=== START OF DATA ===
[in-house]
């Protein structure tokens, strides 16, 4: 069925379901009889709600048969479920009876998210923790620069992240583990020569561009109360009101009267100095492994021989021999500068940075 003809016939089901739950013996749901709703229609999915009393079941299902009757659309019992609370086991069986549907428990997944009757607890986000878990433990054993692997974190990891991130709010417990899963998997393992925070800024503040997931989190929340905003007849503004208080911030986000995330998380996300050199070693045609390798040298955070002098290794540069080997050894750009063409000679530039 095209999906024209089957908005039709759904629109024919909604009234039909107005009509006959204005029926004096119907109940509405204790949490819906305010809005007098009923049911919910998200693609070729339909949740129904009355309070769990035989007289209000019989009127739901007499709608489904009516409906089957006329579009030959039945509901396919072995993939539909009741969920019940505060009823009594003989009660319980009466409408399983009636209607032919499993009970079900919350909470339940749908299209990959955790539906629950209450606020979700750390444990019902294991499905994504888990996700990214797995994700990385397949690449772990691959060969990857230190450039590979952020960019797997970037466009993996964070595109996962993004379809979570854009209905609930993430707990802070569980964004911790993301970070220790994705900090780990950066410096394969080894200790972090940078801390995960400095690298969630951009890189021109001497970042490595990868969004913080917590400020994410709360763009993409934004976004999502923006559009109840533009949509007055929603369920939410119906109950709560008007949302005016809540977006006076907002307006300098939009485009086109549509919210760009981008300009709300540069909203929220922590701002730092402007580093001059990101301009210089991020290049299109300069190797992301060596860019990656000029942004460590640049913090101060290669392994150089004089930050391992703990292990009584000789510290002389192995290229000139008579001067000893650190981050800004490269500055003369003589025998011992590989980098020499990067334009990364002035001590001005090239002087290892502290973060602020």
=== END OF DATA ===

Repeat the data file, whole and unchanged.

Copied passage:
[in-house]
């Protein structure tokens, strides 16, 4: 069925379901009889709600048969479920009876998210923790620069992240583990020569561009109360009101009267100095492994021989021999500068940075 003809016939089901739950013996749901709703229609999915009393079941299902009757659309019992609370086991069986549907428990997944009757607890986000878990433990054993692997974190990891991130709010417990899963998997393992925070800024503040997931989190929340905003007849503004208080911030986000995330998380996300050199070693045609390798040298955070002098290794540069080997050894750009063409000679530039 095209999906024209089957908005039709759904629109024919909604009234039909107005009509006959204005029926004096119907109940509405204790949490819906305010809005007098009923049911919910998200693609070729339909949740129904009355309070769990035989007289209000019989009127739901007499709608489904009516409906089957006329579009030959039945509901396919072995993939539909009741969920019940505060009823009594003989009660319980009466409408399983009636209607032919499993009970079900919350909470339940749908299209990959955790539906629950209450606020979700750390444990019902294991499905994504888990996700990214797995994700990385397949690449772990691959060969990857230190450039590979952020960019797997970037466009993996964070595109996962993004379809979570854009209905609930993430707990802070569980964004911790993301970070220790994705900090780990950066410096394969080894200790972090940078801390995960400095690298969630951009890189021109001497970042490595990868969004913080917590400020994410709360763009993409934004976004999502923006559009109840533009949509007055929603369920939410119906109950709560008007949302005016809540977006006076907002307006300098939009485009086109549509919210760009981008300009709300540069909203929220922590701002730092402007580093001059990101301009210089991020290049299109300069190797992301060596860019990656000029942004460590640049913090101060290669392994150089004089930050391992703990292990009584000789510290002389192995290229000139008579001067000893650190981050800004490269500055003369003589025998011992590989980098020499990067334009990364002035001590001005090239002087290892502290973060602020």